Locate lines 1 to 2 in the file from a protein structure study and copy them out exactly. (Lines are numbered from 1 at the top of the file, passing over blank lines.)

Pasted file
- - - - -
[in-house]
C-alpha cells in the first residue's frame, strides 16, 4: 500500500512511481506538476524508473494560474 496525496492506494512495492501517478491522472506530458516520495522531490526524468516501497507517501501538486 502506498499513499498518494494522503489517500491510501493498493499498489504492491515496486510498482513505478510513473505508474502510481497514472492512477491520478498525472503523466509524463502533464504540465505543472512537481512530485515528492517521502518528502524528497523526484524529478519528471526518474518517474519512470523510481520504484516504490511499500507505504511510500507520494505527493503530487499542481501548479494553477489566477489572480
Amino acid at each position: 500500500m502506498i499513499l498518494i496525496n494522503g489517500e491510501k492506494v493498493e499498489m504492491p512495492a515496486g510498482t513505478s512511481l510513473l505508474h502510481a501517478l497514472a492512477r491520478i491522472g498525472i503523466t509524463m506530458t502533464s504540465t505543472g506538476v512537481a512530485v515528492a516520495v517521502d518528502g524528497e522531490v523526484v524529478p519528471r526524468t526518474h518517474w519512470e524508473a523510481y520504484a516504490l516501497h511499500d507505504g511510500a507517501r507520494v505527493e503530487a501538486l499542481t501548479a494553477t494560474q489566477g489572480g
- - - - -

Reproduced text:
[in-house]
C-alpha cells in the first residue's frame, strides 16, 4: 500500500512511481506538476524508473494560474 496525496492506494512495492501517478491522472506530458516520495522531490526524468516501497507517501501538486 502506498499513499498518494494522503489517500491510501493498493499498489504492491515496486510498482513505478510513473505508474502510481497514472492512477491520478498525472503523466509524463502533464504540465505543472512537481512530485515528492517521502518528502524528497523526484524529478519528471526518474518517474519512470523510481520504484516504490511499500507505504511510500507520494505527493503530487499542481501548479494553477489566477489572480